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Looking for Budget Cuts? Maybe We Should Stop Printing Paper Money

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Production of $1, $5 and $10 dollar bills dropped significantly in 2010. According to data from the US Bureau of Engraving and Printing, reported in the New York Times, production of $1 bills fell to a modern low, $5 bills to a 30-year low, and $10 bills were not produced at all. This downward shift was balanced out, to some extent, by an increase in the making of hundreds and twenties.

Interestingly, the US Mint’s 2010 report features almost the opposite pattern: production of pennies and nickels went up in the last year, while the number of higher denomination coins went down. While currency production varies from year to year based on demand and a number of other factors, these shifts do point to a couple of larger trends.

First off, the Mint’s report suggests that decreased demand for new coins relates to decreased economic activity. The report states that demand for new coins went up in the second half of 2010, as increased retail activity reduced coin inventory. If the data from the Mint is accurate, then shifts in the second half of 2010 may signal a slight economic recovery.

Data from the US Bureau of Engraving and Printing also suggests that decreased production relates somewhat to the economic downturn. Production of lower denomination bills has trended downward steadily since 2007. The fact that it continues to do so, however, may be related to another trend: a move away from cash.

That possibility -- that the increased use of secure e-payment technologies is significantly reducing the share of payments made in cash -- was fully explored in yesterday's Times article. Although the reporter acknowledged that data on cash usage is difficult to come by, he did point to some statistics, as well as a decent amount of anecdotal evidence, that suggest decreased use of bills and coins.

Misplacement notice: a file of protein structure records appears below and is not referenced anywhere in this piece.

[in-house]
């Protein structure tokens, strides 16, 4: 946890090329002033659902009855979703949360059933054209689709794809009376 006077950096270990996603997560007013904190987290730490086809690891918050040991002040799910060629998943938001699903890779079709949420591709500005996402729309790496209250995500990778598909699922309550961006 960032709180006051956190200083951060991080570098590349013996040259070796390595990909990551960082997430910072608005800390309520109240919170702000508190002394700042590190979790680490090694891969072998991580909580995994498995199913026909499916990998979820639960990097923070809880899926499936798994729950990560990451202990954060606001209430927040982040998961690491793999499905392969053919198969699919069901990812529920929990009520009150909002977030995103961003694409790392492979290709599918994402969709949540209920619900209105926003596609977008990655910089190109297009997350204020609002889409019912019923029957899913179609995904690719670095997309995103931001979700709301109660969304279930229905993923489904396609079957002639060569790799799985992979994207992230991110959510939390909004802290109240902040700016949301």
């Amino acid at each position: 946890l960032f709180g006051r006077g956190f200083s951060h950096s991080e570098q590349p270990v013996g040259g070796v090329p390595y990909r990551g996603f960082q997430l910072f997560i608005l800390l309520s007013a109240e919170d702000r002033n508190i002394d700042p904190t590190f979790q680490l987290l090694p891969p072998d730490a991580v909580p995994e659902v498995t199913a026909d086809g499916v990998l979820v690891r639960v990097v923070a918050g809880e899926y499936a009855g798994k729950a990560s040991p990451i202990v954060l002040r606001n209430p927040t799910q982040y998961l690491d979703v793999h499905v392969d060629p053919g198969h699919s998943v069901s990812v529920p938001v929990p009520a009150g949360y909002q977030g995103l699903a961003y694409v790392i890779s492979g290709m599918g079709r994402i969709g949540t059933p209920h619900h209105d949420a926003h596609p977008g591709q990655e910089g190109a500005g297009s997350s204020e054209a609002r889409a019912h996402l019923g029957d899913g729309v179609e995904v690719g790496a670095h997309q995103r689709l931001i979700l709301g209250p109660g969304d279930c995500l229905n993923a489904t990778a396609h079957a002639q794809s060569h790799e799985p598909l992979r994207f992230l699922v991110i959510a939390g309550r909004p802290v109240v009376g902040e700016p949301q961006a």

Statistically, the most convincing evidence comes from these numbers on the percentage value of cash in circulation as a part of the nation’s economic activity: “In 1970, at the dawn of plastic payment, the value of United States currency in domestic circulation equaled about 5 percent of the nation’s economic activity. Last year, the value of currency in domestic circulation equaled about 2.5 percent of economic activity.”

The Times also interviewed a number of people who try not to use cash at all, and reports on some businesses that have become cash-free. The article makes it clear that the death of paper and coin money is still a long way away, but there's ample evidence to suggest the shift is happening.

The idea that cash has lost its regal status is also the focus of a forthcoming book, The End of Money, by David Wolman. The book isn't due out until next winter, but a preview of Wolman's arguments appears in this 2009 Wired article, in which the author lists several reasons that the U.S. government should get out of the money printing business all together. Among his reasons, "it ain't money for nothing."

He says:

"The cost to taxpayers in 2008 alone was $848 million, more than two-thirds of which was spent minting coins that many people regard as a nuisance. (The process also used up more than 14,823 tons of zinc, 23,879 tons of copper, and 2,514 tons of nickel.) In an era when books, movies, music, and newsprint are transmuting from atoms to bits, money remains irritatingly analog. Physical currency is a bulky, germ-smeared, carbon-intensive, expensive medium of exchange. Let's dump it."
Well, as long as we're looking for places to cut....
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